Hyundai Motor Group has recently announced the introduction of the world's first 'Multi-Collison Airbag' system. Developed to improve the airbags performance in multi-collision accidents, the system allows the airbags to deploy effectively upon a secondary impact by calibrating the status of the vehicle and the occupants. Hyundai claims that the airbags systems that are currently available, do not offer secondary protection in the event where the primary impact, which might be enough to deploy the airbags, is followed by collisions with secondary objects, such as trees, electrical posts or other vehicles. And such cases are claimed to occur in three out of every ten accidents.
The system detects the occupant position in the cabin following an initial collision and is designed to deploy even faster when initial safety systems may not be effective. Hyundai has recalibrated the collision intensity required for deployment in such a manner that the system deploys airbags more promptly during the secondary impact. The company says that it has analysed multi-collision scenarios in multilateral ways to improve airbag performance and precision in secondary collisions.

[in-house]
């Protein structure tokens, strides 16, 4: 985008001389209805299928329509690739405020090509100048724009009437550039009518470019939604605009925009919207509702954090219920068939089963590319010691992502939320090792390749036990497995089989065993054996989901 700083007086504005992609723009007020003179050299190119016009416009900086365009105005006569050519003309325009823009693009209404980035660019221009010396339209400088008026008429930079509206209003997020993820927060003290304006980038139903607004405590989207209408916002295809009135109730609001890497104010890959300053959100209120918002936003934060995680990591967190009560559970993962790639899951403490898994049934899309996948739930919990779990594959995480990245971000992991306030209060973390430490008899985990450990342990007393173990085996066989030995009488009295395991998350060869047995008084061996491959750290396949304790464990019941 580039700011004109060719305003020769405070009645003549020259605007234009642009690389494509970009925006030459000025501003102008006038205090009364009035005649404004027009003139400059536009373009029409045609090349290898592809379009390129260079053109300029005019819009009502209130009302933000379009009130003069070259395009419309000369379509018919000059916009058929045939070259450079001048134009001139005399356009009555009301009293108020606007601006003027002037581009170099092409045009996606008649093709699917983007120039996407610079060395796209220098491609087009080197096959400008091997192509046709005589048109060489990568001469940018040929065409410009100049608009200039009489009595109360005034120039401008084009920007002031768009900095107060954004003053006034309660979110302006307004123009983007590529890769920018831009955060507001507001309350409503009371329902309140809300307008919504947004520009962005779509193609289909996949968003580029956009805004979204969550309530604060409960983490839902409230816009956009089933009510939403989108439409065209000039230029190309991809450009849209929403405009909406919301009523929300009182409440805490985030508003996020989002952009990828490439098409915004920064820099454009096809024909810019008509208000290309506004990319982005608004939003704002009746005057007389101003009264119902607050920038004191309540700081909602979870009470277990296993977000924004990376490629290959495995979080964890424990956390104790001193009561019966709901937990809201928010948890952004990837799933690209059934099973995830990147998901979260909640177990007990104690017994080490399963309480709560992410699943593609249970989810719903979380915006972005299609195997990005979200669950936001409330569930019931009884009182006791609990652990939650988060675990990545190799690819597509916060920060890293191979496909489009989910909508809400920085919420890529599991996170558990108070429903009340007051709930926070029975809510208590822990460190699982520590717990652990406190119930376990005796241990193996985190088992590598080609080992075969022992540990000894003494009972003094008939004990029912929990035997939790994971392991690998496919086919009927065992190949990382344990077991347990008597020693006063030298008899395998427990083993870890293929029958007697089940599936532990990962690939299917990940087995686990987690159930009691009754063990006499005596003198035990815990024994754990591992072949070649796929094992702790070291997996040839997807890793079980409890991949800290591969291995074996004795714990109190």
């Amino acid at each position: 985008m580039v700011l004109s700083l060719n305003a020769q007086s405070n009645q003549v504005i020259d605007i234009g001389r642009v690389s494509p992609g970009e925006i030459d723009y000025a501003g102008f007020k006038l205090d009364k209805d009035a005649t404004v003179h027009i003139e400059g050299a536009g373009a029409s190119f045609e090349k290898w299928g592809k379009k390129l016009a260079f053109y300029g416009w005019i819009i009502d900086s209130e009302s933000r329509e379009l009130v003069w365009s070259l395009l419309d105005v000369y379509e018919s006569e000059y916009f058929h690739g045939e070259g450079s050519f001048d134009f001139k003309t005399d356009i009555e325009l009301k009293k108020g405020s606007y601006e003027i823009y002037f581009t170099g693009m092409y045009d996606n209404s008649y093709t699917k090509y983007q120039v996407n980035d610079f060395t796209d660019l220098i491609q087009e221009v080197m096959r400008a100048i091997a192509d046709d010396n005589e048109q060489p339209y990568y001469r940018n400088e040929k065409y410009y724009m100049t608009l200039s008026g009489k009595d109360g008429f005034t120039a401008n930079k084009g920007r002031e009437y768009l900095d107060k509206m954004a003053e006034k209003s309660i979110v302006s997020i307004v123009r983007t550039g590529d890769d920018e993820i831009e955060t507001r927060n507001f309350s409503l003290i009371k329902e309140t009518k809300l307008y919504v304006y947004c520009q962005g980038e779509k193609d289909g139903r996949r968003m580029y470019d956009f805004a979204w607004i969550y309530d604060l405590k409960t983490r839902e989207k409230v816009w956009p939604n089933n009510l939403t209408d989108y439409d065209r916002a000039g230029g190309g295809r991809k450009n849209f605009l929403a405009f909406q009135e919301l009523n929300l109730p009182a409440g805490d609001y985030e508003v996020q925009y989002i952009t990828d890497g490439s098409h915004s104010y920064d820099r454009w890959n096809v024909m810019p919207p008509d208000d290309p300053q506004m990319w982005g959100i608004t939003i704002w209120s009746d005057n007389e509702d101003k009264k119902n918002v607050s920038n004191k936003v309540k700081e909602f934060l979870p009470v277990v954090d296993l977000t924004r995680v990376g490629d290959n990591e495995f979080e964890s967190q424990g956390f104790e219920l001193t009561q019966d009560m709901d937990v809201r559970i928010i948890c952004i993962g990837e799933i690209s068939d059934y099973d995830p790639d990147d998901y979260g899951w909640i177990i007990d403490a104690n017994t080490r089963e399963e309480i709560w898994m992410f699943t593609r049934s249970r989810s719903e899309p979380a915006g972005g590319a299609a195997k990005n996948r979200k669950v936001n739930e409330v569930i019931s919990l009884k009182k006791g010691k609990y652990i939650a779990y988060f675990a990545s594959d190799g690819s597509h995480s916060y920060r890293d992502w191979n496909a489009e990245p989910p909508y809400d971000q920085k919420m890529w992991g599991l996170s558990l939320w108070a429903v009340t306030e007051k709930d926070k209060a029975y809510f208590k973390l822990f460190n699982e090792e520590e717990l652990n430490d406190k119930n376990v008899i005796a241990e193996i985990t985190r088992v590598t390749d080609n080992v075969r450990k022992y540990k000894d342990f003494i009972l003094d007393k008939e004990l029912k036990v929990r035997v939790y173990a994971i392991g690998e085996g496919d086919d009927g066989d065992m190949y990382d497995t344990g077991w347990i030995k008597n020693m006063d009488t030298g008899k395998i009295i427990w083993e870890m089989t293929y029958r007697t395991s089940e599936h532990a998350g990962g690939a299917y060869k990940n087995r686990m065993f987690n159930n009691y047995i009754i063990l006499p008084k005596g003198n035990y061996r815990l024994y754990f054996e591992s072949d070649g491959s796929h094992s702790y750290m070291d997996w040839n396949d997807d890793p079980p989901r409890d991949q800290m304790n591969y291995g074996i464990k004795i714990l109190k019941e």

Talking about this new technology, Taesoo Chi, Head of Chassis Technology Centre, Hyundai Motor Group, said, "By improving airbag performance in multi-collision scenarios, we expect to significantly improve the safety of our drivers and passengers. We will continue our research on more diverse crash situations as part of our commitment to producing even safer vehicles that protect occupants and prevent injuries." Hyundai Motor Group will implement the system in new Hyundai and Kia vehicles in the future.
Hyundai has also shared show statistics by the United States' National Automotive Sampling System Crashworthiness Data System (NASS-CDS) that claims about 30 per cent of 56,000 vehicle accidents from 2000 to 2012 in the North American region involved multi-collisions. In fact, the leading type of multi-collision accidents involved cars crossing over the centre line, followed by collisions caused by a sudden stop at highway tollgates.